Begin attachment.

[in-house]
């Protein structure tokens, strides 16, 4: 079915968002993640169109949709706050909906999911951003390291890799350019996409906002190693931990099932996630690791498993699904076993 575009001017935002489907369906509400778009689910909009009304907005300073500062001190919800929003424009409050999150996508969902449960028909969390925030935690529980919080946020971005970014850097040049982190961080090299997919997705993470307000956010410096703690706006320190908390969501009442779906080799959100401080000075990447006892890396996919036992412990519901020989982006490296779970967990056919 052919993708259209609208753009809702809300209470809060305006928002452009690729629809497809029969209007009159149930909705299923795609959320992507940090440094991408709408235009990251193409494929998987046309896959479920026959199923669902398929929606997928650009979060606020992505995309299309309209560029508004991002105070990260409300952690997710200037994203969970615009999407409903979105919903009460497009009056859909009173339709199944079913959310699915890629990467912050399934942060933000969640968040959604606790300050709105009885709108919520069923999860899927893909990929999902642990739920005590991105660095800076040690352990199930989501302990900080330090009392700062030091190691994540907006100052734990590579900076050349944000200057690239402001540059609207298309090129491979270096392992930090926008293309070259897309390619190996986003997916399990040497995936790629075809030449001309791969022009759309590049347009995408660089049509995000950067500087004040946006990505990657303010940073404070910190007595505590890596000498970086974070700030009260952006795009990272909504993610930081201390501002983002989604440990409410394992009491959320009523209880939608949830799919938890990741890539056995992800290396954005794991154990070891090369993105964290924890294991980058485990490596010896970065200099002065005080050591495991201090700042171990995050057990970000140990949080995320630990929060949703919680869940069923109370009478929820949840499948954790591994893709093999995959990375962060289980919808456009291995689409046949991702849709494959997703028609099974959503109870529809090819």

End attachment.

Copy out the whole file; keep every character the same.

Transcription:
[in-house]
């Protein structure tokens, strides 16, 4: 079915968002993640169109949709706050909906999911951003390291890799350019996409906002190693931990099932996630690791498993699904076993 575009001017935002489907369906509400778009689910909009009304907005300073500062001190919800929003424009409050999150996508969902449960028909969390925030935690529980919080946020971005970014850097040049982190961080090299997919997705993470307000956010410096703690706006320190908390969501009442779906080799959100401080000075990447006892890396996919036992412990519901020989982006490296779970967990056919 052919993708259209609208753009809702809300209470809060305006928002452009690729629809497809029969209007009159149930909705299923795609959320992507940090440094991408709408235009990251193409494929998987046309896959479920026959199923669902398929929606997928650009979060606020992505995309299309309209560029508004991002105070990260409300952690997710200037994203969970615009999407409903979105919903009460497009009056859909009173339709199944079913959310699915890629990467912050399934942060933000969640968040959604606790300050709105009885709108919520069923999860899927893909990929999902642990739920005590991105660095800076040690352990199930989501302990900080330090009392700062030091190691994540907006100052734990590579900076050349944000200057690239402001540059609207298309090129491979270096392992930090926008293309070259897309390619190996986003997916399990040497995936790629075809030449001309791969022009759309590049347009995408660089049509995000950067500087004040946006990505990657303010940073404070910190007595505590890596000498970086974070700030009260952006795009990272909504993610930081201390501002983002989604440990409410394992009491959320009523209880939608949830799919938890990741890539056995992800290396954005794991154990070891090369993105964290924890294991980058485990490596010896970065200099002065005080050591495991201090700042171990995050057990970000140990949080995320630990929060949703919680869940069923109370009478929820949840499948954790591994893709093999995959990375962060289980919808456009291995689409046949991702849709494959997703028609099974959503109870529809090819």